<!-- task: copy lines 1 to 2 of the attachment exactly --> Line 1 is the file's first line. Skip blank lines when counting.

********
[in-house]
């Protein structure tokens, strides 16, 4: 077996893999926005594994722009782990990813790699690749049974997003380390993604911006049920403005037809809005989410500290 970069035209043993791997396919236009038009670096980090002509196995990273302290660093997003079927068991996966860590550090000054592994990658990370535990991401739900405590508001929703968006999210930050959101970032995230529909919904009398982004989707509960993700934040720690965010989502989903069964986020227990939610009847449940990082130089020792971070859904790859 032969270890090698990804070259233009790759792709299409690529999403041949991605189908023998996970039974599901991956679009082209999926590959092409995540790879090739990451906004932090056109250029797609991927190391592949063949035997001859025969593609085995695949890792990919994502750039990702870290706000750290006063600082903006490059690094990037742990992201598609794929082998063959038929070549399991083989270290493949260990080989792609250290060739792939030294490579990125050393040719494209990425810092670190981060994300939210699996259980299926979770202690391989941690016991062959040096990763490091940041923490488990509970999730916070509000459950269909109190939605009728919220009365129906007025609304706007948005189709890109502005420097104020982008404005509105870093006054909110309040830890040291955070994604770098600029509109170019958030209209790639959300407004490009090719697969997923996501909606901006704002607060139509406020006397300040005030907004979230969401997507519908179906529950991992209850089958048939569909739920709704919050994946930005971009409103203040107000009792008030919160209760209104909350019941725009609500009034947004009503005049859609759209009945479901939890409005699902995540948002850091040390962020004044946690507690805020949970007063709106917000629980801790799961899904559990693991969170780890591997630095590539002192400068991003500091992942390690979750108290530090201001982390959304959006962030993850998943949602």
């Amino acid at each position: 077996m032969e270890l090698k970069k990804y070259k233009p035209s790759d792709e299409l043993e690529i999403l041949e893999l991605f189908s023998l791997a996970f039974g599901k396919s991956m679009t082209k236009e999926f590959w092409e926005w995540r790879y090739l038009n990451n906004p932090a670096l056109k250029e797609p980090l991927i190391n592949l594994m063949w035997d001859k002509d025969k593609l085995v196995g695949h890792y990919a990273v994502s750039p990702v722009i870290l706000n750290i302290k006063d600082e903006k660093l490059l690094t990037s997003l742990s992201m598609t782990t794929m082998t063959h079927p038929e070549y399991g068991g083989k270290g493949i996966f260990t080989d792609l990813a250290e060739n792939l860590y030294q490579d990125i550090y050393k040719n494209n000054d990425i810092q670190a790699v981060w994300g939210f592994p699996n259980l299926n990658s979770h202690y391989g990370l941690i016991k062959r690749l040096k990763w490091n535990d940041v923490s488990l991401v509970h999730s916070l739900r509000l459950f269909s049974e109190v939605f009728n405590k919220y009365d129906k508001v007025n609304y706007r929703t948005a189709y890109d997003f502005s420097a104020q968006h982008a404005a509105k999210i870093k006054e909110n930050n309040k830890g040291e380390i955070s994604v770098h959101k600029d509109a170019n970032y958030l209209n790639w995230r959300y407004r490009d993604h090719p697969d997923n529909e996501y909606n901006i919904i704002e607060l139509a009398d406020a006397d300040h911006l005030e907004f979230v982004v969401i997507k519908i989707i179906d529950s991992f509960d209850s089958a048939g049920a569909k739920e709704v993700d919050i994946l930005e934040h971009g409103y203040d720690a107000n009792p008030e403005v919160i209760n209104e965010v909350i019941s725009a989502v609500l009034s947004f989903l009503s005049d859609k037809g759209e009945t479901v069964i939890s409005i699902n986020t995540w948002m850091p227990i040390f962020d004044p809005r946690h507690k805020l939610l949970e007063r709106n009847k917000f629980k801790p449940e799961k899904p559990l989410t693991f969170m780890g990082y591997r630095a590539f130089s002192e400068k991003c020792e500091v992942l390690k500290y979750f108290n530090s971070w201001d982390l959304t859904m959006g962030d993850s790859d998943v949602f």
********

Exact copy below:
[in-house]
């Protein structure tokens, strides 16, 4: 077996893999926005594994722009782990990813790699690749049974997003380390993604911006049920403005037809809005989410500290 970069035209043993791997396919236009038009670096980090002509196995990273302290660093997003079927068991996966860590550090000054592994990658990370535990991401739900405590508001929703968006999210930050959101970032995230529909919904009398982004989707509960993700934040720690965010989502989903069964986020227990939610009847449940990082130089020792971070859904790859 032969270890090698990804070259233009790759792709299409690529999403041949991605189908023998996970039974599901991956679009082209999926590959092409995540790879090739990451906004932090056109250029797609991927190391592949063949035997001859025969593609085995695949890792990919994502750039990702870290706000750290006063600082903006490059690094990037742990992201598609794929082998063959038929070549399991083989270290493949260990080989792609250290060739792939030294490579990125050393040719494209990425810092670190981060994300939210699996259980299926979770202690391989941690016991062959040096990763490091940041923490488990509970999730916070509000459950269909109190939605009728919220009365129906007025609304706007948005189709890109502005420097104020982008404005509105870093006054909110309040830890040291955070994604770098600029509109170019958030209209790639959300407004490009090719697969997923996501909606901006704002607060139509406020006397300040005030907004979230969401997507519908179906529950991992209850089958048939569909739920709704919050994946930005971009409103203040107000009792008030919160209760209104909350019941725009609500009034947004009503005049859609759209009945479901939890409005699902995540948002850091040390962020004044946690507690805020949970007063709106917000629980801790799961899904559990693991969170780890591997630095590539002192400068991003500091992942390690979750108290530090201001982390959304959006962030993850998943949602």